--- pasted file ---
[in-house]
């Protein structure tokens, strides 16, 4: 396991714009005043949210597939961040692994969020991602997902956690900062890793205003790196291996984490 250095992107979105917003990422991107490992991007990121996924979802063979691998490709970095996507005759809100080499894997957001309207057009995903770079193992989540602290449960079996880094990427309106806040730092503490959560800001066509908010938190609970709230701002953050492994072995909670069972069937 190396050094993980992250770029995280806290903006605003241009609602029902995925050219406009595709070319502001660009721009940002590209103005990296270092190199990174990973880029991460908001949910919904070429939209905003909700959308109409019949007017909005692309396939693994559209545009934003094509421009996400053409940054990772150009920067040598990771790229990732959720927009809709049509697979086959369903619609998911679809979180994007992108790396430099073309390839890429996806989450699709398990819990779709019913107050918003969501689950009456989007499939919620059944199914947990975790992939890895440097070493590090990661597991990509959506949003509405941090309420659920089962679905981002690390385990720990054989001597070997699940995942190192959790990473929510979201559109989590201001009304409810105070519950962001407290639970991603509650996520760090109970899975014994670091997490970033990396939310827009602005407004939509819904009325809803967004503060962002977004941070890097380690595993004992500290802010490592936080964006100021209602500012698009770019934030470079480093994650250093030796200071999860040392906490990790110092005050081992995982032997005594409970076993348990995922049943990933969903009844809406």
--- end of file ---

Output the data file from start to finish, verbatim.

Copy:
[in-house]
């Protein structure tokens, strides 16, 4: 396991714009005043949210597939961040692994969020991602997902956690900062890793205003790196291996984490 250095992107979105917003990422991107490992991007990121996924979802063979691998490709970095996507005759809100080499894997957001309207057009995903770079193992989540602290449960079996880094990427309106806040730092503490959560800001066509908010938190609970709230701002953050492994072995909670069972069937 190396050094993980992250770029995280806290903006605003241009609602029902995925050219406009595709070319502001660009721009940002590209103005990296270092190199990174990973880029991460908001949910919904070429939209905003909700959308109409019949007017909005692309396939693994559209545009934003094509421009996400053409940054990772150009920067040598990771790229990732959720927009809709049509697979086959369903619609998911679809979180994007992108790396430099073309390839890429996806989450699709398990819990779709019913107050918003969501689950009456989007499939919620059944199914947990975790992939890895440097070493590090990661597991990509959506949003509405941090309420659920089962679905981002690390385990720990054989001597070997699940995942190192959790990473929510979201559109989590201001009304409810105070519950962001407290639970991603509650996520760090109970899975014994670091997490970033990396939310827009602005407004939509819904009325809803967004503060962002977004941070890097380690595993004992500290802010490592936080964006100021209602500012698009770019934030470079480093994650250093030796200071999860040392906490990790110092005050081992995982032997005594409970076993348990995922049943990933969903009844809406």